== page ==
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False Scarcity Not Planning To Blame For High House Prices

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Another journalist on the case of high house prices..

http://www.independent.co.uk/voices/comment/the-stitchup-that-keeps-homes-unaffordable-8778390.html

So how does a government which has to pretend to be promoting housebuilding and an industry which wants to keep homes in short supply fool the public? By conspiring together to blame the “planning system”, that’s how. This has been going on for decades and the “planning system” has been an easy target. After all, it can’t answer back.

But the argument is rubbish. The proportion of planning applications approved by councils is more than 80 per cent. Of the rest, around 80 per cent are approved by the appeals inspectorate. So under the present arrangements, 95 per cent of applications get through. And at any time, there are sufficient planning permissions out there for around three years’ supply at the current dismally low rates, set by the builders. Hardly a broken system in need of radical reform, but let’s not let the facts get in the way of a good excuse.

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Another journalist on the case of high house prices..

The problem is that the councils are hamstrung by central government rules as to what may or may not get planning permission. The big builders knew this, as did architects.

No one is going to bother submitting a planning application unless they had good reason to believe that it would be approved.

Edited by ChumpusRex

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She's just another sick in the head NIMBY (with a bit of commie rhetoric in there too) who takes pleasure in obfuscation, or else is pig ignorant. Looking at her mugshot, id say the latter, oink oink (yes, a cheap/low shot, but these rent seekers make me MAD)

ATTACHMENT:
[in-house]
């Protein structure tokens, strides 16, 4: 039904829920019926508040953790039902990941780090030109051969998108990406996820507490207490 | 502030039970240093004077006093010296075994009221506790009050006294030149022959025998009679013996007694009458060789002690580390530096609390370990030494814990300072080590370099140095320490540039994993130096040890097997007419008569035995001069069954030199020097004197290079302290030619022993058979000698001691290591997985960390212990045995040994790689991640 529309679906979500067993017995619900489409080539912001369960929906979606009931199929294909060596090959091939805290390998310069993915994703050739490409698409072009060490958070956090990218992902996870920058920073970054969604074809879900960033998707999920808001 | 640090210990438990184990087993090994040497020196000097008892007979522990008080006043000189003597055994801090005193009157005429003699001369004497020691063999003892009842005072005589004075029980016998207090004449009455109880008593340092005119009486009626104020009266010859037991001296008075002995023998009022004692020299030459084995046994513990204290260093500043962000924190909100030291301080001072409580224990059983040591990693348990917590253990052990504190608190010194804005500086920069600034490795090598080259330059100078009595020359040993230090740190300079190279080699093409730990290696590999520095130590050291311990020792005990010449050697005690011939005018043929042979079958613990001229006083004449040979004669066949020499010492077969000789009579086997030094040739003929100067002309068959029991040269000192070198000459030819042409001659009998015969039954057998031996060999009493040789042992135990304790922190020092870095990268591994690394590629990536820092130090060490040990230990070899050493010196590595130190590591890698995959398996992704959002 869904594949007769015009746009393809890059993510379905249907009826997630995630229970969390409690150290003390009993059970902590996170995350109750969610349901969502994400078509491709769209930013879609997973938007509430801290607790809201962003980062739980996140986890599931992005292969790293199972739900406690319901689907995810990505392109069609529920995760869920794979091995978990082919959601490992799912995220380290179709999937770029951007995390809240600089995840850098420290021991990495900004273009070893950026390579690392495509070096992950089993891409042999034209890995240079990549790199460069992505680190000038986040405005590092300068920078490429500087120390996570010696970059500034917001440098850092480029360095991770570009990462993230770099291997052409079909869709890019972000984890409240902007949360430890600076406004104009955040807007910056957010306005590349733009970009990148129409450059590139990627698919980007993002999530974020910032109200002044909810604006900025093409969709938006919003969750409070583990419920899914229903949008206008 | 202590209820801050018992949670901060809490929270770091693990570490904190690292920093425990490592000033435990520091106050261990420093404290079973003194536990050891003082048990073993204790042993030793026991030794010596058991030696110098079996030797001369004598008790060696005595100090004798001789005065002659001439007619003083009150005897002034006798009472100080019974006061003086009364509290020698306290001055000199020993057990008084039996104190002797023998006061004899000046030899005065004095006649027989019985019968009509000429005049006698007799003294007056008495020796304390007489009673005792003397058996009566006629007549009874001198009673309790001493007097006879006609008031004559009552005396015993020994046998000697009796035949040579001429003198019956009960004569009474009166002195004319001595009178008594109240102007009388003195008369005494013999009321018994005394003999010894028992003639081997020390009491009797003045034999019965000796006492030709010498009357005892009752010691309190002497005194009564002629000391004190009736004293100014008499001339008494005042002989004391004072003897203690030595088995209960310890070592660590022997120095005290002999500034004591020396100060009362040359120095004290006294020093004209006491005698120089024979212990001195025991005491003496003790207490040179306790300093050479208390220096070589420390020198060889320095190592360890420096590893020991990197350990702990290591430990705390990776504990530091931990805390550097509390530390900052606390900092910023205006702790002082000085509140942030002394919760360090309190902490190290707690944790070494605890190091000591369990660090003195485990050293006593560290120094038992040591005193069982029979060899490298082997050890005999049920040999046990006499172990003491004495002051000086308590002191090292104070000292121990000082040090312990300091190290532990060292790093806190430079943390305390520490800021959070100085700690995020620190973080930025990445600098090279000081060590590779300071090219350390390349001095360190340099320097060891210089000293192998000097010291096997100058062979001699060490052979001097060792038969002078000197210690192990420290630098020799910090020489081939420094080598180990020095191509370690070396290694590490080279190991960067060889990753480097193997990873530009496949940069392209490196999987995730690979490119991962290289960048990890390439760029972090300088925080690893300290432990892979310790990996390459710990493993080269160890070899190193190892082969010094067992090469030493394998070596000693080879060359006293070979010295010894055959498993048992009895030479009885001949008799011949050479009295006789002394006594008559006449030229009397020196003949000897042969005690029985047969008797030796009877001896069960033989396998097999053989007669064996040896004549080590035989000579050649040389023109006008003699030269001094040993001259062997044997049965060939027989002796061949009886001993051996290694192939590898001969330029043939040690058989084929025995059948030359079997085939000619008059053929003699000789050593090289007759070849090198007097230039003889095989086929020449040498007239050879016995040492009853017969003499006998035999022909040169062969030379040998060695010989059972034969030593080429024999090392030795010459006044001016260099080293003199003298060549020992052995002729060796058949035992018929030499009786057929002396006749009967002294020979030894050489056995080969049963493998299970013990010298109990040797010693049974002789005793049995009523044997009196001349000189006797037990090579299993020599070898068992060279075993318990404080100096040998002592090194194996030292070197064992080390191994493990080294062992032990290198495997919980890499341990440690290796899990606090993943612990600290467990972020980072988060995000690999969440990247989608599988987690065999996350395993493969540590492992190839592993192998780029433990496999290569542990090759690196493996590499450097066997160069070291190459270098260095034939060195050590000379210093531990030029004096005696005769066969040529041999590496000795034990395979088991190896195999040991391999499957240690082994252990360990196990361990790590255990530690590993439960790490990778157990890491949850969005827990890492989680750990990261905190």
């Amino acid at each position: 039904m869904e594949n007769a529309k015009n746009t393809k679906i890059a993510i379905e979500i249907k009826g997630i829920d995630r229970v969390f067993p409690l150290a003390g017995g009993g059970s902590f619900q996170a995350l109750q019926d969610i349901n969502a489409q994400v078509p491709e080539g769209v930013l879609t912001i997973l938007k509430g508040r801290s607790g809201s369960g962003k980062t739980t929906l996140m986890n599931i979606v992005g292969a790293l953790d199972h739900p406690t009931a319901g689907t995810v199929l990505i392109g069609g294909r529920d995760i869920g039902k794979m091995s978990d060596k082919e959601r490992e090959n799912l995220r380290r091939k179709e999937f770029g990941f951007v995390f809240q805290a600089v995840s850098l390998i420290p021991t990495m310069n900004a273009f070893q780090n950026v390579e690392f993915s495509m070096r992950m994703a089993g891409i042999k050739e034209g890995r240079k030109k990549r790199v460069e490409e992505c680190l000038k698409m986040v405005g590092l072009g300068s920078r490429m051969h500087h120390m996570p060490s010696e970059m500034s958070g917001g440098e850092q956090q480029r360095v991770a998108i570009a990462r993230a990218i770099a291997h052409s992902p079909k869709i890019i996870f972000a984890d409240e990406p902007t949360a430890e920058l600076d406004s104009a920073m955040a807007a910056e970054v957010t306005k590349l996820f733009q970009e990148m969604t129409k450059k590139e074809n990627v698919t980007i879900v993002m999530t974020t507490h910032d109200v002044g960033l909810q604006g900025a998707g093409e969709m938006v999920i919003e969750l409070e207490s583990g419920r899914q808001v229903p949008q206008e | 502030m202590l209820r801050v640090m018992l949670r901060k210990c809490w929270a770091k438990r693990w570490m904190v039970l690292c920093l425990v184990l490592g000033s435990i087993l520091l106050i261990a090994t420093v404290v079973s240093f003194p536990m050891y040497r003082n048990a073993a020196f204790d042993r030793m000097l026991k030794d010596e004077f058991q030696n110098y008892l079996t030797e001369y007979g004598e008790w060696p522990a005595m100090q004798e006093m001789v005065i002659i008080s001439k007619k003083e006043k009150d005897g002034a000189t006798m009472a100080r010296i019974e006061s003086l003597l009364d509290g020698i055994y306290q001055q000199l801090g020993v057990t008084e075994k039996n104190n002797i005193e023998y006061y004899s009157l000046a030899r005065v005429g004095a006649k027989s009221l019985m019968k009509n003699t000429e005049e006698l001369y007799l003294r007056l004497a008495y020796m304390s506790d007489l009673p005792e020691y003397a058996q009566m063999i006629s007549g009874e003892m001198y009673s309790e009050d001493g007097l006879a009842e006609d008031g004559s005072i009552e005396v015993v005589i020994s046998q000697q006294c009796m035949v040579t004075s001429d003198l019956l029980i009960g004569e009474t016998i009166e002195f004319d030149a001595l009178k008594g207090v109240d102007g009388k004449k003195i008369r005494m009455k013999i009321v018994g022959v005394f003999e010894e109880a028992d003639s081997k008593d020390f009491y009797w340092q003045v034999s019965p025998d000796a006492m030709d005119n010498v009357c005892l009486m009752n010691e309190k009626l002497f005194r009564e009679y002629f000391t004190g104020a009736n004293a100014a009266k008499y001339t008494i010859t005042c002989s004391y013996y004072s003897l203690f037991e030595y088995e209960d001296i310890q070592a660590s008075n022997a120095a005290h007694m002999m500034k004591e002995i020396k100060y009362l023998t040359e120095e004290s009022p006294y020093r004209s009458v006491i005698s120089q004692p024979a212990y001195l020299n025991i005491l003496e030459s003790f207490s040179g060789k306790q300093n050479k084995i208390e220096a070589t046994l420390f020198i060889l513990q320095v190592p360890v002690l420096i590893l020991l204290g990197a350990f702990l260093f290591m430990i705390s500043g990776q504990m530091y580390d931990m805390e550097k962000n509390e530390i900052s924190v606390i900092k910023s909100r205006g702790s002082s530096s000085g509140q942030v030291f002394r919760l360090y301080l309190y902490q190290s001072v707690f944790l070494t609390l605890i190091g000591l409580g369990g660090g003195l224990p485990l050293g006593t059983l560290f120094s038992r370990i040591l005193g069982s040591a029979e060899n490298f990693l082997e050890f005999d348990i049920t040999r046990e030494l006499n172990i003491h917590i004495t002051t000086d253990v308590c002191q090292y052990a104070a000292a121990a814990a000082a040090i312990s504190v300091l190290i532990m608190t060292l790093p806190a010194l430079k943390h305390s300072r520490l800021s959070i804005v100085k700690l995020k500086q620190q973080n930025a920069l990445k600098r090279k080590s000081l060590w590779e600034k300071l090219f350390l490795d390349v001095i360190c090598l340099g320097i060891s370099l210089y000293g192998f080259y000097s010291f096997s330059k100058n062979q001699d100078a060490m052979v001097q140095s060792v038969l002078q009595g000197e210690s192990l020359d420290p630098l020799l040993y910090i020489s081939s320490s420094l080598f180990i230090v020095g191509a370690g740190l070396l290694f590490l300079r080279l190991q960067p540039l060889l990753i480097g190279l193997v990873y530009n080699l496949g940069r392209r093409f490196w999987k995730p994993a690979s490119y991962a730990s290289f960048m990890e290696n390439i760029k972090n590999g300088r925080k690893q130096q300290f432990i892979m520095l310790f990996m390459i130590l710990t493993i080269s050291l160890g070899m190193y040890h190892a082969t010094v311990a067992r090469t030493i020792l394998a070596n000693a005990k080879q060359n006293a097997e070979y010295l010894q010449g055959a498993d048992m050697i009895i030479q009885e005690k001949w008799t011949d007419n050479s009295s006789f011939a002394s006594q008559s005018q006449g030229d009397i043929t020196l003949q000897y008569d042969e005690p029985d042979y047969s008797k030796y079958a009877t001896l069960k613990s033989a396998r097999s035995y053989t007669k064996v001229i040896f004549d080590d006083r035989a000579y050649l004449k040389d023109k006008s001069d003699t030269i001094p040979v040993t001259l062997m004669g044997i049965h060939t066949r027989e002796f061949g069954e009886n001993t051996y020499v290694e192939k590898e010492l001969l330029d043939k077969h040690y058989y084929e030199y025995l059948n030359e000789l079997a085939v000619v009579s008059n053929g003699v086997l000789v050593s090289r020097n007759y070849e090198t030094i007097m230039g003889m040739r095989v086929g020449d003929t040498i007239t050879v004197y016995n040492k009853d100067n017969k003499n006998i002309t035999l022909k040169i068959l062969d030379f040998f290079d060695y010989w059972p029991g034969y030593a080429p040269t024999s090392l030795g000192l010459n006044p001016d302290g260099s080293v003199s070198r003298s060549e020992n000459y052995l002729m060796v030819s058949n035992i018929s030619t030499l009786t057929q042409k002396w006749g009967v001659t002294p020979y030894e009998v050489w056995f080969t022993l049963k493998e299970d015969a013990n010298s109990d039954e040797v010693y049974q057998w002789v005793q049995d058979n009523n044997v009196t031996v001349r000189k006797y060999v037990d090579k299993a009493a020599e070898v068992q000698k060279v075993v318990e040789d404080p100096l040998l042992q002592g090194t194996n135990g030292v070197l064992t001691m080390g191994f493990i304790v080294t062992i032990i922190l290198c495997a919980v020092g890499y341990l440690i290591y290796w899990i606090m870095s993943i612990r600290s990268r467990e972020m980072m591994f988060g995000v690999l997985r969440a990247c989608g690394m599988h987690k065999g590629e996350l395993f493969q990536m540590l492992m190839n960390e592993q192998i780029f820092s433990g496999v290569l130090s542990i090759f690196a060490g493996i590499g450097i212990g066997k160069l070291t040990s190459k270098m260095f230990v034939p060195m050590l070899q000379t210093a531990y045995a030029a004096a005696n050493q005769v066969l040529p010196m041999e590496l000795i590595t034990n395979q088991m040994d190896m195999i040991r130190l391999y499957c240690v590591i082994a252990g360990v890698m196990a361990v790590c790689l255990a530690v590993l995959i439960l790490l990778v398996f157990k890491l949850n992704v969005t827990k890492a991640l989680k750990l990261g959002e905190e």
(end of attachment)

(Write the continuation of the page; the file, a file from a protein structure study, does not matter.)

Yes, if I look on a councils planning website, most planning applications DO INDEED get approved. Because our planning system is so overbearing you have to apply to have a conservatory, erect a garage, install a sign for your business and so on. The VAST MAJORITY of planning applications are not even for houses or housing development.

Narrow it down to permits for RESIDENTIAL DEVELOPMENT and see what it comes out as...

Plus, most people are too disheartened to even dare to apply for planning permission. They either have to buy the land without, only to not receive permission, or else try and buy the land after for an obscene price.

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Yes, reads like a crock of crap to me. She's basing her assumptions on the big developers being able to maintain a good degree of control over development if planning restrictions were significantly eased, where it seems clear to me that all manner of self-builders and other, smaller companies would build were it a case of simply buying a plot safe in the knowledge that planning permission could be given at minimal hassle.

Govt could purchase a field of agri land on the open market, divvi it up into serviced plots and flog it to self-builders. What's not to like?

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Yes, reads like a crock of crap to me. She's basing her assumptions on the big developers being able to maintain a good degree of control over development if planning restrictions were significantly eased, where it seems clear to me that all manner of self-builders and other, smaller companies would build were it a case of simply buying a plot safe in the knowledge that planning permission could be given at minimal hassle.

Govt could purchase a field of agri land on the open market, divvi it up into serviced plots and flog it to self-builders. What's not to like?

True, while i doubt she actually believes what she writes - given the ES is a right wing pro-private ownership tory mouthpiece, stuff like "It’s a business, and it is controlled by the profit motive. The only priority is to sell the product for the highest possible price, and you don’t do that by increasing the supply."

is just laughable...Its Walmart that is the multibillion dollar enterprise that got that way by 'stacking it high, selling it cheap' not some overpriced fortnum and mason type outfit who 'restrict supply'

Housebuilders know this. They would build more...if land was affordable and not limited by rent seeking crooks of which she is probably a part of, or sympathizer of. Its their input costs that are the reason they charge so much. If what she was saying had a grain of truth, demonstrably profitability of housebuilders would be sky high...they arent, most of the time their profitability trails other sectors.